Photo of William Pape

William Pape is the co-founder and EVP of TraceGains, Inc., a software company that makes the food supply chain safer and more profitable by helping companies produce better finished goods faster and more cost-effectively. From 1982 to 1998 Mr. Pape was a VeriFone co-founder, senior manager, and corporate officer until VeriFone was sold to Hewlett Packard. VeriFone pioneered the electronic acquisition and transfer of credit card information and, at the time of the H-P acquisition, handled over 65% of the world's daily credit card traffic. Mr. Pape was one of the first five VeriFone employees, and during his VeriFone tenure, Mr. Pape had responsibility for company operations including the technical development groups, the product marketing groups, and the information, system and controls groups. During this same period, Mr. Pape had an active public speaking schedule on the virtual corporation, a concept VeriFone pioneered. Mr. Pape authored the quarterly Virtual Manager column for Inc Technology magazine for five years, served on the board of another NASDAQ NMS company, and was a lecturer at the National Defense University at Ft. McNair Virginia.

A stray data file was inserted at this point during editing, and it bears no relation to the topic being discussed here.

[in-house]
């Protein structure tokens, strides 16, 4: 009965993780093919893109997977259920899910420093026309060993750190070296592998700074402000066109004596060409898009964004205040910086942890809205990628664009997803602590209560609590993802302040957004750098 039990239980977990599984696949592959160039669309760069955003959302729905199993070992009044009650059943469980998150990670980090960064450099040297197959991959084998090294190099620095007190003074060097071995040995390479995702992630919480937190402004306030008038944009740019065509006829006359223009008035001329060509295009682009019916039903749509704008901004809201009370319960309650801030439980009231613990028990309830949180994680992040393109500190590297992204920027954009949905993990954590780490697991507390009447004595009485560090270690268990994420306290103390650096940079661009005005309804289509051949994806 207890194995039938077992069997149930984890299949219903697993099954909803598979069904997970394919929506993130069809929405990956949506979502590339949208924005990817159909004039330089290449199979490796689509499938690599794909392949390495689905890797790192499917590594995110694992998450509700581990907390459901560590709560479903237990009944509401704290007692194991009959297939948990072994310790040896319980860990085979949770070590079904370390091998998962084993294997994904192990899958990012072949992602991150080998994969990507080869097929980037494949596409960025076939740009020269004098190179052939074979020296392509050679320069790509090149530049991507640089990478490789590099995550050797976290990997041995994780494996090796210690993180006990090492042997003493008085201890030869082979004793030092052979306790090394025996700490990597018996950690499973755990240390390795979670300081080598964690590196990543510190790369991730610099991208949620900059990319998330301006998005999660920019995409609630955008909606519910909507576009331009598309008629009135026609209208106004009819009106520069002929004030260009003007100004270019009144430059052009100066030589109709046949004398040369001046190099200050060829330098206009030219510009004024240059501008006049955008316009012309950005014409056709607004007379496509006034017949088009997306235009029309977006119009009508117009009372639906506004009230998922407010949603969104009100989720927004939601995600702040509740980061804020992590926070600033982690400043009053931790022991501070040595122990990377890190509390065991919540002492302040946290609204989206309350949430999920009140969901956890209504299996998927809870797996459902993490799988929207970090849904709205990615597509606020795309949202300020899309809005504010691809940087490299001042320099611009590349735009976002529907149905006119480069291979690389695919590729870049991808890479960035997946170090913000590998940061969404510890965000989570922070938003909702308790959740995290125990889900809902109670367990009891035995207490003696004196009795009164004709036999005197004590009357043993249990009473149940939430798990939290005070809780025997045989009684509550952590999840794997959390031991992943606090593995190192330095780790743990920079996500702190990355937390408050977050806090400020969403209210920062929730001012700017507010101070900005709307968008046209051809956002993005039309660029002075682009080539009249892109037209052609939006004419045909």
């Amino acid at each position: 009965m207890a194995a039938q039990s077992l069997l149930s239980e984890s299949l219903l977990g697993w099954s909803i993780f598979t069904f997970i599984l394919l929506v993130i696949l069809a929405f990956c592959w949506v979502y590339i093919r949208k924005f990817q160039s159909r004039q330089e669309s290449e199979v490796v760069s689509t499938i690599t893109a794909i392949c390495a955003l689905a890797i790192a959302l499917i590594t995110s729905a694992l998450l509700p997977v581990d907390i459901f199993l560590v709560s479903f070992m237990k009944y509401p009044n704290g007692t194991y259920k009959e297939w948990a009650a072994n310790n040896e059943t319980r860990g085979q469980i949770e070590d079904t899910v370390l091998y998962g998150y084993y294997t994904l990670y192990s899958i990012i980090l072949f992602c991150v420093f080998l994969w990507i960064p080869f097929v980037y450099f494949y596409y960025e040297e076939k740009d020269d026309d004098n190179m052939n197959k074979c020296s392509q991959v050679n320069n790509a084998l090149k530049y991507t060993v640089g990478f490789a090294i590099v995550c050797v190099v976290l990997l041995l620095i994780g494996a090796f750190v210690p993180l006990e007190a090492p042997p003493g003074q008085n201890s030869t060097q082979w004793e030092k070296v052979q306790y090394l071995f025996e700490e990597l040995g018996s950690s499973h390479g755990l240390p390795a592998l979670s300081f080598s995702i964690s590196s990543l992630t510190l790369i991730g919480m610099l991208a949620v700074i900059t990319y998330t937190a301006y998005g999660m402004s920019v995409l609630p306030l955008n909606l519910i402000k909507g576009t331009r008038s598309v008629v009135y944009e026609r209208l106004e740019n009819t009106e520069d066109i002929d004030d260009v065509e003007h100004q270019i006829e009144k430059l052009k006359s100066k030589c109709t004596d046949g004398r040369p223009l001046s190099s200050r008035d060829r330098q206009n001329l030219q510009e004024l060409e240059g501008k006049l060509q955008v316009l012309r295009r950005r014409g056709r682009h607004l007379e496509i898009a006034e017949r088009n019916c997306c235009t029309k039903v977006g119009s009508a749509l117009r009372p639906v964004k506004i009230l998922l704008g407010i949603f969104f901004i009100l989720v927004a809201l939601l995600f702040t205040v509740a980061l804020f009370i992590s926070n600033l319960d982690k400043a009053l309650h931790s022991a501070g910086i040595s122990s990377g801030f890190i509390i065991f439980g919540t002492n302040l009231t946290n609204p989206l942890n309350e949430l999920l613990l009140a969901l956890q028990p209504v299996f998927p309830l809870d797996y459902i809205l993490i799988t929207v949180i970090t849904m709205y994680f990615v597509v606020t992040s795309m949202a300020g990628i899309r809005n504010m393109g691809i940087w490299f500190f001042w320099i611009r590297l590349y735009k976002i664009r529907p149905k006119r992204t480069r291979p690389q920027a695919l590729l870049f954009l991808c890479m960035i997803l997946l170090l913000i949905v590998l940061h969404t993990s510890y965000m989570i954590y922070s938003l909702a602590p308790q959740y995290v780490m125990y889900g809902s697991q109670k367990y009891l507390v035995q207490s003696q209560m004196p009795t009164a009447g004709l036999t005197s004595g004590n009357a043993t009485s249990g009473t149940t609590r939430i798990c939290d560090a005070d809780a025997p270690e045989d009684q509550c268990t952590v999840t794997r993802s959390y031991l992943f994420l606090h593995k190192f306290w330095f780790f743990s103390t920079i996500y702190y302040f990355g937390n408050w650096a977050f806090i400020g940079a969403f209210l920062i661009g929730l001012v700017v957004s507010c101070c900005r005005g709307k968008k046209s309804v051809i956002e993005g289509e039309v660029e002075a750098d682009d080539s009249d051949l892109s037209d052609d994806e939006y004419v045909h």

“What the traceability industry needs right now is a single traceability standard”.  

This underlying theme was echoed in a number of presentations from several speakers at the recent Traceability Inter-Operability conference hosted by the Traceability Institute in Denver a few weeks ago.  The main barrier to widespread traceability adoption by the food industry, these presentations argued, was the lack of a single traceability standard which could exchange traceability data seamlessly from one company to another throughout all their trading partners in a supply chain.

Unfortunately, each speaker was talking only about the traceability standard that their company commercially offers

Continue Reading Traceability: Is One Standard the Cure?

No sooner have most people pronounced NAIS dead-on-arrival, than a number of recent events may have breathed life back into the U.S.A.’s National Animal Identification Scheme. A combination of market forces aligned with a simplified tracking technology, and some rare positive news may have reinvigorated USDA’s moribund, voluntary animal traceability initiative.

First the news headlines. Even though the U.S. House of Representatives had voted to cut off funding for the NAIS as part of the Farm Bill, a joint House-Senate conference committee agreed a few weeks ago to continue funding the program to the tune of $5.3 million for fiscal

Continue Reading NAIS: Simpler Technology Fuels Fire